Participatory Vulnerability Assessments Help Build Community Adaptive Capacity

By Regina P. Junio

The Philippines is considered one of the most disaster-prone countries in the world with an average of 20 tropical cyclones hitting every year[1]. The country is shown to be vulnerable to tropical storms such as Typhoon Haiyan, and also to events like the El Niño Southern Oscillation. Although the climate change impacts of such events are geography-specific, the most vulnerable are the people who come from countries already struggling with issues such as poverty, inequality, poor health/nutrition, and environmental degradation. These individuals have little to no capacity to cope with and adapt to the adverse effects of climate change[2].

As a party to the United Nations Forum on Climate Change, the Philippine Government passed RA 9729, the Climate Change Act of 2009. The act aims to stabilize greenhouse gas emissions, ensure that food production is not threatened, and enable economic development to proceed. The Climate Change Commission, created to oversee the implementation of RA 9729, is mandated to ensure that climate change adaptation is mainstreamed, in synergy with disaster risk reduction and risk management, into the national, sectoral, and local development plans and programs. Although there are some global and country-specific data and projections on the possible impacts of climate change, the Philippines has very limited community-level vulnerability assessments and scaled-down information available. To effectively perform this mandate, conducting a comprehensive vulnerability assessment of the Philippines is essential.

Through the support from the Ateneo de Zamboanga University’s Faculty Research Program, I worked with the local government of Barangay Limpapa to assess climate change vulnerability and adaptive capacity using a participatory community-based approach adopted from the Climate Vulnerability and Capacity Analysis framework developed by CARE in 2009. Barangay Limpapa is located on the west coast of Zamboanga City. It is a multi-cultural community with more than five thousand residents, the majority of which are indigenous peoples known as Subanons. Like most barangays in the Philippines, transparency and level of participation of residents in local government processes is weak. Even with their experience of disasters in the past, the community remains ill-prepared, and climate change adaptation and resilience building is far from being one of the local government’s priorities.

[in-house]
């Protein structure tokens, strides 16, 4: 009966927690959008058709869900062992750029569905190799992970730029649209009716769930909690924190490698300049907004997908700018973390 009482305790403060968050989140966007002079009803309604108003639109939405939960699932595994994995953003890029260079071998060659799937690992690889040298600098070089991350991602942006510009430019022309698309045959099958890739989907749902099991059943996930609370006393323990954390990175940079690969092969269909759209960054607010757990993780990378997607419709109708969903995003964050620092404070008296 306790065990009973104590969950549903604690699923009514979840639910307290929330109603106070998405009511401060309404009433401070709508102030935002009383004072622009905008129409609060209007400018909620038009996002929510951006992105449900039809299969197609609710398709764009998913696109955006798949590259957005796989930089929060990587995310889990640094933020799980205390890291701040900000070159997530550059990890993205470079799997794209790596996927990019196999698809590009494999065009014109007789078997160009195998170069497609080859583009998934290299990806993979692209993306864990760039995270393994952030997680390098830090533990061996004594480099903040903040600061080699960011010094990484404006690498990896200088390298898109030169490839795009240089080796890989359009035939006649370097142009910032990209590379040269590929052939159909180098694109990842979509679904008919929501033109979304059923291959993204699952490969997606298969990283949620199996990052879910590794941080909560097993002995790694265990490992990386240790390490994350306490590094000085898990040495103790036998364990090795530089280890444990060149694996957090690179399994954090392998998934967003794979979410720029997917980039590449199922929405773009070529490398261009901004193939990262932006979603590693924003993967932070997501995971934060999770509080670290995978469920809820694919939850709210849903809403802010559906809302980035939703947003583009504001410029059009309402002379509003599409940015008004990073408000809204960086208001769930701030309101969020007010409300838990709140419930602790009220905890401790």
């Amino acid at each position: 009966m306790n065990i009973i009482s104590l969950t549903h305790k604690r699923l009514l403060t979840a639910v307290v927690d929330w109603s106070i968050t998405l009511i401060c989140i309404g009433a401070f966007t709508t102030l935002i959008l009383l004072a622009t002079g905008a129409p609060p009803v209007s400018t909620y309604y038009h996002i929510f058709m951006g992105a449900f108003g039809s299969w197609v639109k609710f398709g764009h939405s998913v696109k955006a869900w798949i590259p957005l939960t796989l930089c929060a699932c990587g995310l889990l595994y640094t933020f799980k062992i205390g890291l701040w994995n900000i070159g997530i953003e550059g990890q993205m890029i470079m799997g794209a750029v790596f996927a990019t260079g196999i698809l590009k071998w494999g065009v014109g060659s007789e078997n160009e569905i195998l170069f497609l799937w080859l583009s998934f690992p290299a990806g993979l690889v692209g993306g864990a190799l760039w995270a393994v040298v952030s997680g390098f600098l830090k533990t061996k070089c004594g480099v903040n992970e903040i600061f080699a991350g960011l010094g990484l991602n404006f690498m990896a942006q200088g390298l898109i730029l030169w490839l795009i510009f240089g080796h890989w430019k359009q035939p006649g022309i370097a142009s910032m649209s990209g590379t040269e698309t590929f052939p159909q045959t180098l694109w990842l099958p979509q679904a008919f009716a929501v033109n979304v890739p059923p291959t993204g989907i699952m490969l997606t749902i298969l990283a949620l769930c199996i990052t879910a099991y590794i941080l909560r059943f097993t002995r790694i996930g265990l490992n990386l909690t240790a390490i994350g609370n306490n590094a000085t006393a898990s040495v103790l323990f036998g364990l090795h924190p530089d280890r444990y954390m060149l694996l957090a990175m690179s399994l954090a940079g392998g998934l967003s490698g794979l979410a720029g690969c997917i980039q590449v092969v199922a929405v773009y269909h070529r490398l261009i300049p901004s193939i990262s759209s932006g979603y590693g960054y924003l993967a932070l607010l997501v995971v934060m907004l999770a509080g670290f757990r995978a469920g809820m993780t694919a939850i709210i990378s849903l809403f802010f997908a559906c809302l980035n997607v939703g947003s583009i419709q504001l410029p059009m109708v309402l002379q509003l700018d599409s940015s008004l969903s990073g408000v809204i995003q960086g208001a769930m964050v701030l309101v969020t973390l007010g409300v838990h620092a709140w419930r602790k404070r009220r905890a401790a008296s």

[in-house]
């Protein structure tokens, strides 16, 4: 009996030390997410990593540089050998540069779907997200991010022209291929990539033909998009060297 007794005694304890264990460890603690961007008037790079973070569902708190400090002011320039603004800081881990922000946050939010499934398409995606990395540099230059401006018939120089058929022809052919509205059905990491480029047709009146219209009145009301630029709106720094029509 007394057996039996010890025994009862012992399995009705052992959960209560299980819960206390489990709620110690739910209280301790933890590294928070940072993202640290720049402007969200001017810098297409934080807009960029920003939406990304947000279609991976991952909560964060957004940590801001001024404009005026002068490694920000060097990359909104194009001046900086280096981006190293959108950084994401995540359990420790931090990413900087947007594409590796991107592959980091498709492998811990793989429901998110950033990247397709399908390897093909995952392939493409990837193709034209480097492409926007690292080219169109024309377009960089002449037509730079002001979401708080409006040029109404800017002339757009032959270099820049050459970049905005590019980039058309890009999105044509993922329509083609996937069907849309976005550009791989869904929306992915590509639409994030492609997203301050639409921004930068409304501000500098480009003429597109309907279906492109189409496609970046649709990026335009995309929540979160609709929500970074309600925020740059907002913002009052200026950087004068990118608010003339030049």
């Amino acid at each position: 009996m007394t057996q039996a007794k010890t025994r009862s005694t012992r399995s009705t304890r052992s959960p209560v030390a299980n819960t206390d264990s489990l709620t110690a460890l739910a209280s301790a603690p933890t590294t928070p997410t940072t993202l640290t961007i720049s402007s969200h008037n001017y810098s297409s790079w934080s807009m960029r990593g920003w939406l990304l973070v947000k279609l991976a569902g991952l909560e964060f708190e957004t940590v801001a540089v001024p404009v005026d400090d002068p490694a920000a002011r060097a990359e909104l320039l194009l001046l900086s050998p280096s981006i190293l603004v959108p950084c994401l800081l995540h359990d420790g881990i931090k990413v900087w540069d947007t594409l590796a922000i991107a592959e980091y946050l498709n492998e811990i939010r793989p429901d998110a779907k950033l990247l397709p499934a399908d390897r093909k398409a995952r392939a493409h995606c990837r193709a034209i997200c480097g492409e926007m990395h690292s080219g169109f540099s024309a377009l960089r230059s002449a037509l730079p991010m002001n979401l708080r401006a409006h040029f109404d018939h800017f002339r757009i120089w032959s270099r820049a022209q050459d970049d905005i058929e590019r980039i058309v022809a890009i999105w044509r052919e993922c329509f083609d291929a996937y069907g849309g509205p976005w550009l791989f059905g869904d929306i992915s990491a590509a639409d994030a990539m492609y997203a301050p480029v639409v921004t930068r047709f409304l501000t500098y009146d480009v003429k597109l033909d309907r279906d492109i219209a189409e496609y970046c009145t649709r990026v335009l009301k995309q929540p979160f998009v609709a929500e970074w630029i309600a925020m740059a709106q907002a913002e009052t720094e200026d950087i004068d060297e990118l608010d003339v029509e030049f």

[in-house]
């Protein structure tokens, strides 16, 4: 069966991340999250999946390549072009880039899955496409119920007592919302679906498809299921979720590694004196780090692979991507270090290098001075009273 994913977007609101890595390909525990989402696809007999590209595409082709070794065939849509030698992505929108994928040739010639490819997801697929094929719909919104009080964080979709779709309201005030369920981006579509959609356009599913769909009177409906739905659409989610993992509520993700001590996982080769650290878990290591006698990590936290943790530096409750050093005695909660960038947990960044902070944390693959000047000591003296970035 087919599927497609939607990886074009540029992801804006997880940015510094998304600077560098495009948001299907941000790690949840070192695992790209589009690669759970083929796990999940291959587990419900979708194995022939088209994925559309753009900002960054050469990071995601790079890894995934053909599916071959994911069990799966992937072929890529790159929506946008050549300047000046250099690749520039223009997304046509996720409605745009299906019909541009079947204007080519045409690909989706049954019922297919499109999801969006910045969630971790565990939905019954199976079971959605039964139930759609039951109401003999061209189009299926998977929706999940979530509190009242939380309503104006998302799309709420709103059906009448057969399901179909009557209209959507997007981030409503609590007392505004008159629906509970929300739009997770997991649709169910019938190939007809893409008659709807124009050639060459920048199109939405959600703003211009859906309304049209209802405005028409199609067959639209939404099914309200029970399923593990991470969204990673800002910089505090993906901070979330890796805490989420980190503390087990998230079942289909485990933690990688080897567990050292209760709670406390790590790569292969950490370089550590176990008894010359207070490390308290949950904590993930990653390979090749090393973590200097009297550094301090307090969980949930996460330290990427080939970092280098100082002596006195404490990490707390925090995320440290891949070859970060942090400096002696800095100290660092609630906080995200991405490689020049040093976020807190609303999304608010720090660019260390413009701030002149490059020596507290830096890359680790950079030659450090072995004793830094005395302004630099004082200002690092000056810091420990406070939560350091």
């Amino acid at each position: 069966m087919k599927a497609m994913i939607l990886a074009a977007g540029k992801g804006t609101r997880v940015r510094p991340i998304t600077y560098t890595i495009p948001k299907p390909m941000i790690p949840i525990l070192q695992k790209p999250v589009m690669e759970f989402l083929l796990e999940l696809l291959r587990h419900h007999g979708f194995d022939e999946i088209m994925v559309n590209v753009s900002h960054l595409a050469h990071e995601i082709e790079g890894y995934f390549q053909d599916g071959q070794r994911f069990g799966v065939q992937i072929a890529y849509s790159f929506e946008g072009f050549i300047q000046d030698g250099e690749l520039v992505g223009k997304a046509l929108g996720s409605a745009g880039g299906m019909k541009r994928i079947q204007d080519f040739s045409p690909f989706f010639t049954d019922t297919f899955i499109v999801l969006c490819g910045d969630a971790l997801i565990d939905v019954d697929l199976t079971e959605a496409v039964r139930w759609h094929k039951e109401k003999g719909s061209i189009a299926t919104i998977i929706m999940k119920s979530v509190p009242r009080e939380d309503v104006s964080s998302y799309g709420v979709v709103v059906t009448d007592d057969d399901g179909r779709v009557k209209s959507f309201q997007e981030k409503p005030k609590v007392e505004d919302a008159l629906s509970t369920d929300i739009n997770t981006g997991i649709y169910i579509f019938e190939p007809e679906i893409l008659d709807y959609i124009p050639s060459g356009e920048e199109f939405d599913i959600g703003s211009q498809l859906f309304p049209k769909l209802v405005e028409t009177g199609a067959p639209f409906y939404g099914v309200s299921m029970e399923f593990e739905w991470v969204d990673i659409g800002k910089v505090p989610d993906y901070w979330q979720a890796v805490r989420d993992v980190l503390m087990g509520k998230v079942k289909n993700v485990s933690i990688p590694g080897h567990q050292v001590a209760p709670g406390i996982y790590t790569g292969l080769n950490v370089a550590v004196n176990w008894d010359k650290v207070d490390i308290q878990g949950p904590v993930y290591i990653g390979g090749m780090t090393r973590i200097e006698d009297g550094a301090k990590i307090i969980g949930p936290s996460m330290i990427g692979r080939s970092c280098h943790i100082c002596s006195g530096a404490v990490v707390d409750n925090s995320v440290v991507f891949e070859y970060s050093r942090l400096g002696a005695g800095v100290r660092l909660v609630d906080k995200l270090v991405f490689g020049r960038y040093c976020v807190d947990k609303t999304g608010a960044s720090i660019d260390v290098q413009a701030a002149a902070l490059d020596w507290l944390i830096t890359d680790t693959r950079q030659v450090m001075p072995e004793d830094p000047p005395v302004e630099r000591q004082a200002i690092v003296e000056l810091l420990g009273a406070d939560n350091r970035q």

The community participating in the seasonal calendaring workshop. Copyright Regina P. Junio

The community participating in the seasonal calendaring workshop. Copyright Regina P. Junio

Representatives from all sectors including community zonal leaders, heads of major livelihood organizations, vulnerable sectors, and the local government unit officials participated in the different workshops where they were able to produce their community hazards map, historical timeline, seasonal calendar and their Barangay Vulnerability Matrix. Representatives from service-providing institutions like schools, health care facilities, and non-government organizations were also invited. During the hazards mapping workshop, the community also discussed the coping and adaptation strategies they practiced to secure their livelihoods, conserve ecosystem biodiversity, and prevent disaster. From the results of the workshops conducted, the community has identified storm surges, drought, floods, and receding shoreline as among the climate-related hazards they are most vulnerable to.